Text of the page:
should obey.
Constraints specify some restrictions on valid data; these constraints must
be enforced at all times
For this example and throughout the course we will use the relational model
ƒ Each user may see a different view of the database, which
describes only the data of interest to that user.
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Responsible:
2000-01-26
Lena Strömbäck
[email protected]
IISLAB
IDA
Lena Strömbäck
[email protected]
IISLAB
IDA
Categories of Data Models
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The three-schema architecture
Conceptual (high-level, semantic) data models:
ƒ Provide concepts that are close to the way many users perceive
data.
• (Also called entity-based or object-based data models.)
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Implementation (representational) data models:
ƒ Provide concepts that fall between the above two, used by many
commercial DBMS implementations (e.g. relational data models
used in many commercial systems).
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Physical (low-level, internal) data models:
ƒ Provide concepts that describe details of how data is stored in the
computer. These are usually specified in an ad-hoc manner
through DBMS design and administration manuals
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Lena Strömbäck
[email protected]
IISLAB
IDA
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Lena Strömbäck
[email protected]
IISLAB
IDA
Data Independence
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augusti 2008
Logical Data Independence:
Schemas versus Instances
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ƒ The capacity to change the conceptual schema without having to
change the external schemas and their associated application
programs.
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Database Schema:
ƒ The description of a database.
ƒ Includes descriptions of the database structure, data types, and
the constraints on the database.
Physical Data Independence:
ƒ The capacity to change the internal schema without having to
change the conceptual schema.
ƒ For example, the internal schema may be changed when certain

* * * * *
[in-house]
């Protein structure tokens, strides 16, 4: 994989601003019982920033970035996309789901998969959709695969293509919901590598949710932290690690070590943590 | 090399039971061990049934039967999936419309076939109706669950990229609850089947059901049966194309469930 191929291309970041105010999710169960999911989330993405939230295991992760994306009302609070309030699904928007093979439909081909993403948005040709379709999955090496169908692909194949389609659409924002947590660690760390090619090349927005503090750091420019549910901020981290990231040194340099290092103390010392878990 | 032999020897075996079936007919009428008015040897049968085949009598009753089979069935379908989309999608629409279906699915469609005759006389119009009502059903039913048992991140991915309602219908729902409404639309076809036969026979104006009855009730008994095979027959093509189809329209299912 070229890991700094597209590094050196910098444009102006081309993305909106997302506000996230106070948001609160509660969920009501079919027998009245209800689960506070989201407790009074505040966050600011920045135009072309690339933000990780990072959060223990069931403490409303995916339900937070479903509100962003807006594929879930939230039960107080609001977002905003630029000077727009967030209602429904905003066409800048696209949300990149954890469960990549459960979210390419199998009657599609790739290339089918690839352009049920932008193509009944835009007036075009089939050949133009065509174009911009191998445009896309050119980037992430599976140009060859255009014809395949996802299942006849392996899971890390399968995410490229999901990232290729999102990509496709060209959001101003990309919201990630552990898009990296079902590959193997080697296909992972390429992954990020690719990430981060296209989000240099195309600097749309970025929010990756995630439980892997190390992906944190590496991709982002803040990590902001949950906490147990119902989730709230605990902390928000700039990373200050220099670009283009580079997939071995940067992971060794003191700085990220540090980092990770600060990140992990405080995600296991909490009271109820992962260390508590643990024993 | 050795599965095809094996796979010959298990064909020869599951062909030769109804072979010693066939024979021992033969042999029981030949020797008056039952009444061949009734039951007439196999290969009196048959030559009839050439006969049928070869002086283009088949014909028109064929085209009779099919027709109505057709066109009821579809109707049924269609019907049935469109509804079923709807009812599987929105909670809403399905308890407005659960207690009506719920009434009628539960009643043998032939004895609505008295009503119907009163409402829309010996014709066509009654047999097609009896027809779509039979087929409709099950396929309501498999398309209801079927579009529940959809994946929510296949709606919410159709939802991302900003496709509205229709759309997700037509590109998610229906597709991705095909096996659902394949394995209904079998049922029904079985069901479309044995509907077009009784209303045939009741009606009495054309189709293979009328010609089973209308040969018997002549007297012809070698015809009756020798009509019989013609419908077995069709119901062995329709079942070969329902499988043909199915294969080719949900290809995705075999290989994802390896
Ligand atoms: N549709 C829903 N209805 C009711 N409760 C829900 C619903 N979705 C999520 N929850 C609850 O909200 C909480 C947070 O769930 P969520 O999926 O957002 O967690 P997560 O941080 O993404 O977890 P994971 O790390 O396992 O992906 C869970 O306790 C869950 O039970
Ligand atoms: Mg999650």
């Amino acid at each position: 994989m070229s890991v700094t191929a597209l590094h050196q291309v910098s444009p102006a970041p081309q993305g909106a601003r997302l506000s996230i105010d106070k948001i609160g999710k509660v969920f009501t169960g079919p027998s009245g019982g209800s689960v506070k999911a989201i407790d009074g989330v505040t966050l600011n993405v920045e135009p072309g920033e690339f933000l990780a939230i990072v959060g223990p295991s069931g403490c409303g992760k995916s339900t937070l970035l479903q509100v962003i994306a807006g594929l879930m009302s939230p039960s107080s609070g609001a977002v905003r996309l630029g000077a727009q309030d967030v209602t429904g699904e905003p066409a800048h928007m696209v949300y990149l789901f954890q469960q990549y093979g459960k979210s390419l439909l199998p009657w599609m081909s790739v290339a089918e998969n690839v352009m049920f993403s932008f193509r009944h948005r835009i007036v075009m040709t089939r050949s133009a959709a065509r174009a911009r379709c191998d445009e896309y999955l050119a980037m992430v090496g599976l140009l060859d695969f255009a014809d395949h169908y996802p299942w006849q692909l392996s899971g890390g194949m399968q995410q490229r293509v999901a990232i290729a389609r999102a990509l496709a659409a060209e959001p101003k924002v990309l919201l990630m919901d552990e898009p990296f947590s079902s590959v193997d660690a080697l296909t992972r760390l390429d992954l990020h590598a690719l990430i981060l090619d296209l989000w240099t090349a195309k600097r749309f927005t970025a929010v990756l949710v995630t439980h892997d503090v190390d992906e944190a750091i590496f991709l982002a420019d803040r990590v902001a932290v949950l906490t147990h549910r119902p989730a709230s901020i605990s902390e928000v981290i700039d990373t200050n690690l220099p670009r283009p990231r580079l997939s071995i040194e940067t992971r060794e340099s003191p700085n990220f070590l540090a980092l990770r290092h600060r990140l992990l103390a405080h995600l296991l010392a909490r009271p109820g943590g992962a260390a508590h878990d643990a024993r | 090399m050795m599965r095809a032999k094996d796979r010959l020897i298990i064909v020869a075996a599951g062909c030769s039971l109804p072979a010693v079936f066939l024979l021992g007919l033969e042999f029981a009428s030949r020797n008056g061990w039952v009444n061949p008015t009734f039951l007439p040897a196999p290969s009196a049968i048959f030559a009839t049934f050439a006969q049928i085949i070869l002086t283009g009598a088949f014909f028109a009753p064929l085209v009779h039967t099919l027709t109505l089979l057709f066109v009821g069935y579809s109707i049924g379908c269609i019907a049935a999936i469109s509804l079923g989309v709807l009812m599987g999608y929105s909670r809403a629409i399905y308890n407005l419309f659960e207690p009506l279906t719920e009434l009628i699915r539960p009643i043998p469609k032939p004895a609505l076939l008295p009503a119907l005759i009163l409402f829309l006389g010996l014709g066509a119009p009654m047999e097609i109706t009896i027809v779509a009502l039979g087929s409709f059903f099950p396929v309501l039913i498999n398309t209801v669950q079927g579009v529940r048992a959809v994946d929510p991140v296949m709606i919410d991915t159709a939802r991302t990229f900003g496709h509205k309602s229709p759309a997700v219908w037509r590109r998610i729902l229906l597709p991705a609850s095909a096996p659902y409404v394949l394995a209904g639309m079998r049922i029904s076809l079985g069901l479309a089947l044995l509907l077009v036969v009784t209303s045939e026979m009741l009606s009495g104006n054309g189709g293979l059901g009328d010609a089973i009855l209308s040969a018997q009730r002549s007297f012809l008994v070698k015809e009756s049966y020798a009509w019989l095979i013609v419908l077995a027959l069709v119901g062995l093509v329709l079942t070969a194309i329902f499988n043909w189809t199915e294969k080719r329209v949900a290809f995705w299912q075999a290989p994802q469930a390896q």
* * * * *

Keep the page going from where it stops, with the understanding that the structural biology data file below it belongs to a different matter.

file structures are reorganized or new indexes are created to
improve database performance
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Database State:
ƒ The actual data stored in a database at a particular moment in time.
This includes the collection of all the data in the database.
ƒ Also called database instance (or occurrence or snapshot).
• The term instance is also applied to individual database components,
e.g. record instance, table instance, entity instance
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Lena Strömbäck
[email protected]
IISLAB
IDA
augusti 2008
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Lena Strömbäck
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IISLAB
IDA
Example of a Database Schema
Example
of a
database
state
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Responsible:
2000-01-26
Lena Strömbäck
[email protected]
IISLAB
IDA
Lena Strömbäck
[email protected]
IISLAB
IDA
Main Characteristics of the Database
Approach (continued)
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Handling many users
Pelle
Sharing of data and multi-user transaction processing:
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Allowing a set of concurrent users to retrieve from and to update the database.
Concurrency control within the DBMS guarantees that each transaction is
correctly executed or aborted
Recovery subsystem ensures each completed transaction has its effect
permanently recorded in the database
OLTP (Online Transaction Processing) is a major part of database
applications. This allows hundreds of concurrent transactions to execute per
second.
Sums total
salary costs
Kalle
Updates the
salary for 1000
employees
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Lena Strömbäck
[email protected]
IISLAB
IDA
augusti 2008
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Lena Strömbäck
[email protected]
IISLAB
IDA
Persistency and errors
Database
Database Users
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Users may be divided into
ƒ Those who actually use and control the database content, and
those who design, develop and maintain database applications
(called “Actors on the Scene”),
Power failure
• Administrators
• Designers
• End-users
ƒ Those who design and develop the DBMS software and related
tools, and the computer systems operators (called “Workers
Behind the Scene”).
Kalle
Updates the
salary
for 1000
employees
augusti 2008
Database
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IISLAB
IDA
Data Definition Language (DDL)
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Data Manipulation Language (DML)
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Lena Strömbäck
[email protected]
IISLAB
IDA
DBMS Languages
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augusti 2008
DBMS - benefits
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ƒ High-Level or Non-procedural Languages: These include the
relational language SQL
• May be used in a standalone way or may be embedded in a
programming language
ƒ Low Level or Procedural Languages:
Control of redundant information
Data access
Persistent data storage
Allow questions and inference
Allow several users
Representation of complex data relations
Efficient storage of data
Integrity Constraints
Backup and recovery.
• These must be embedded in a programming language
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Responsible:
2000-01-26
Lena Strömbäck
[email protected]
IISLAB
IDA
When not to use a DBMS
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Main inhibitors (costs) of using a DBMS:
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High initial investment and possible need for additional hardware.
Overhead for providing generality, security, concurrency control, recovery,
and integrity functions.